by The Rt. Rev. Arthur E. Walmsley
Isaiah 56:1, 6-8; Psalm 67; Matthew 15:21-28
“Woman, great is your faith! Let it be done for you as you wish.” –Matthew 15:28
One of the memorable people of my growing up years was my Aunt Amanda. Born in England about the year 1880, she came as a young person to this country to work in the textile mills of Massachusetts. I used to visit her often as a little boy when I went with my parents to stay with family members in New Bedford before and during World War II. I will never forget a conversation we had one day walking home from an early Sunday morning communion service at St. Martin’s Church there. It was sometime in the Spring of 1940. Hitler’s success in defeating the Allies led to a siege of England, and the Luftwaffe, the Nazis air force, was devastating English cities. Amanda’s roots were at Coventry, the center of which was totally destroyed by the bombing, and she had lost family members in the blitz. As we walked home from church — I had just turned twelve — I made a remark about how much we should hate the Nazis. After all, my own dad had been sent by the Army with his regiment to Panama as protection for the Panama Canal even though the US was not at war. And my bedroom ceiling was filled with balsa wood models of British Spitfires and German Messerschmitt fighters, with which my imagination reproduced the scenes of combat we saw in the newsreels on Saturday mornings along with the latest chapter of the escapades of cowboy Tom Mix.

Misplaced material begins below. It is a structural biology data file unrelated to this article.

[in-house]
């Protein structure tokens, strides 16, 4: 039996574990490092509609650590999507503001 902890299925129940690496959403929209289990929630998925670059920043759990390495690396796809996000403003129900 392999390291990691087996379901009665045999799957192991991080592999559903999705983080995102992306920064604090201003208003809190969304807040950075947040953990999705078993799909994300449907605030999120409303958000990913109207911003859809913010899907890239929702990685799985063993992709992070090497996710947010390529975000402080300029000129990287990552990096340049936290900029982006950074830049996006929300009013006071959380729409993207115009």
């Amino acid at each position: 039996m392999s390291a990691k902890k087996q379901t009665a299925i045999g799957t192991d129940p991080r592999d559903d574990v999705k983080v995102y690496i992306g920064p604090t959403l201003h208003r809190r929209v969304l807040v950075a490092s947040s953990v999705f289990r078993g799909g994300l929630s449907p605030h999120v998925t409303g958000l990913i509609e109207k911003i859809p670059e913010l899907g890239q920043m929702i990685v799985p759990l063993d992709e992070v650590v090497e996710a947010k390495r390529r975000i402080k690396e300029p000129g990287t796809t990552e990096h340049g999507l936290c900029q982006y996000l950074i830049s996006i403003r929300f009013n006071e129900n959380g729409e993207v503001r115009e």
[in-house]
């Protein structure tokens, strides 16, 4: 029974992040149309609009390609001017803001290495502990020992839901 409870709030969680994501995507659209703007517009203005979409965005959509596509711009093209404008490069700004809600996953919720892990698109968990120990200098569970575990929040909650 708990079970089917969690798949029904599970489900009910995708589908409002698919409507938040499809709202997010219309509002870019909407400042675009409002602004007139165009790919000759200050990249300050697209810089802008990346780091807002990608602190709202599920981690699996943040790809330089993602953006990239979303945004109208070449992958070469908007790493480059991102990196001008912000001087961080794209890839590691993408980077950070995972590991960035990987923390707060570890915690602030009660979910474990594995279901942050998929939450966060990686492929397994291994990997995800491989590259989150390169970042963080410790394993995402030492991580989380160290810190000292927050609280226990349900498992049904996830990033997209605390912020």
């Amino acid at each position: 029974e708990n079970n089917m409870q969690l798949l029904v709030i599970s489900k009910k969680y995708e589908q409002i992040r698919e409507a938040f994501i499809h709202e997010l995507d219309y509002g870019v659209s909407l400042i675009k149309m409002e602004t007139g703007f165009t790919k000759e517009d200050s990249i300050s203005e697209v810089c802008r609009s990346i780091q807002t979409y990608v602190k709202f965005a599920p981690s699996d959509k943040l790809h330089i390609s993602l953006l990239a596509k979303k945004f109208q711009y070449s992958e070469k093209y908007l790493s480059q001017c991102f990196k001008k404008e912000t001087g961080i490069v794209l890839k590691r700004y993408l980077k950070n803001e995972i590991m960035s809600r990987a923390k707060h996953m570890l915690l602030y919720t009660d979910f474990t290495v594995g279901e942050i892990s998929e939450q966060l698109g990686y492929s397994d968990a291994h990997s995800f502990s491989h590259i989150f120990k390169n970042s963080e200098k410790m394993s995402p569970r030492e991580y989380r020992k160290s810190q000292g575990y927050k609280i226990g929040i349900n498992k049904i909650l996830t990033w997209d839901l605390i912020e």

Aunt Amanda’s answer to me was almost fierce. “Arthur,” she said, “you must never hate anybody, no matter how bad they are.” I have struggled with her advice for the more than seventy years since then. “Arthur, you must never hate anybody, because they are all children of our God.” How was this woman, born in poverty in the grim industrial north of Britain, a mill-worker for most of her adult years until the Great Depression left her and millions of others without work, how was she so sure of God’s love?